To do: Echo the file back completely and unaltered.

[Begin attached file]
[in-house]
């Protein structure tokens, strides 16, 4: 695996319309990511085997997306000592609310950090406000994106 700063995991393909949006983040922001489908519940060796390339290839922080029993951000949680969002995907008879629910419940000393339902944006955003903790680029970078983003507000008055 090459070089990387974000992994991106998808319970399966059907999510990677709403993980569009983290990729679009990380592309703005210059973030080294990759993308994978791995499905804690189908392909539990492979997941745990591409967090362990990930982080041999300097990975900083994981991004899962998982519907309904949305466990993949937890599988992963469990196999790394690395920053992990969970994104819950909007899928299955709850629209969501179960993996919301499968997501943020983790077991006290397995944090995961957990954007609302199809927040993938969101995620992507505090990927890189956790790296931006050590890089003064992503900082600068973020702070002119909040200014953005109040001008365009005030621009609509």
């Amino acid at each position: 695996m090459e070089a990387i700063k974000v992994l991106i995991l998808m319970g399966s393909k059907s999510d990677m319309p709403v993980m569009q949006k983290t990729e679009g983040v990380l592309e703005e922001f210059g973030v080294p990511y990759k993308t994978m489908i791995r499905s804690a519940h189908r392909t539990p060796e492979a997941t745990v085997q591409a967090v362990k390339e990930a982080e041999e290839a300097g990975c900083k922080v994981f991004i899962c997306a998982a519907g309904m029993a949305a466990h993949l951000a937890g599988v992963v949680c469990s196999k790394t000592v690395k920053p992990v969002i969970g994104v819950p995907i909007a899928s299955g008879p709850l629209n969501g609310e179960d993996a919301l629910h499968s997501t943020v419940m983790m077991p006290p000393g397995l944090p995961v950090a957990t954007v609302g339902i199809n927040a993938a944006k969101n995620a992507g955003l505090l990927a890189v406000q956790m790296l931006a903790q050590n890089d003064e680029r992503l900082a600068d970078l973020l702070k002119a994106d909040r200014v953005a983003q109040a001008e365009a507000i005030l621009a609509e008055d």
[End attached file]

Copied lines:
[in-house]
């Protein structure tokens, strides 16, 4: 695996319309990511085997997306000592609310950090406000994106 700063995991393909949006983040922001489908519940060796390339290839922080029993951000949680969002995907008879629910419940000393339902944006955003903790680029970078983003507000008055 090459070089990387974000992994991106998808319970399966059907999510990677709403993980569009983290990729679009990380592309703005210059973030080294990759993308994978791995499905804690189908392909539990492979997941745990591409967090362990990930982080041999300097990975900083994981991004899962998982519907309904949305466990993949937890599988992963469990196999790394690395920053992990969970994104819950909007899928299955709850629209969501179960993996919301499968997501943020983790077991006290397995944090995961957990954007609302199809927040993938969101995620992507505090990927890189956790790296931006050590890089003064992503900082600068973020702070002119909040200014953005109040001008365009005030621009609509």
């Amino acid at each position: 695996m090459e070089a990387i700063k974000v992994l991106i995991l998808m319970g399966s393909k059907s999510d990677m319309p709403v993980m569009q949006k983290t990729e679009g983040v990380l592309e703005e922001f210059g973030v080294p990511y990759k993308t994978m489908i791995r499905s804690a519940h189908r392909t539990p060796e492979a997941t745990v085997q591409a967090v362990k390339e990930a982080e041999e290839a300097g990975c900083k922080v994981f991004i899962c997306a998982a519907g309904m029993a949305a466990h993949l951000a937890g599988v992963v949680c469990s196999k790394t000592v690395k920053p992990v969002i969970g994104v819950p995907i909007a899928s299955g008879p709850l629209n969501g609310e179960d993996a919301l629910h499968s997501t943020v419940m983790m077991p006290p000393g397995l944090p995961v950090a957990t954007v609302g339902i199809n927040a993938a944006k969101n995620a992507g955003l505090l990927a890189v406000q956790m790296l931006a903790q050590n890089d003064e680029r992503l900082a600068d970078l973020l702070k002119a994106d909040r200014v953005a983003q109040a001008e365009a507000i005030l621009a609509e008055d």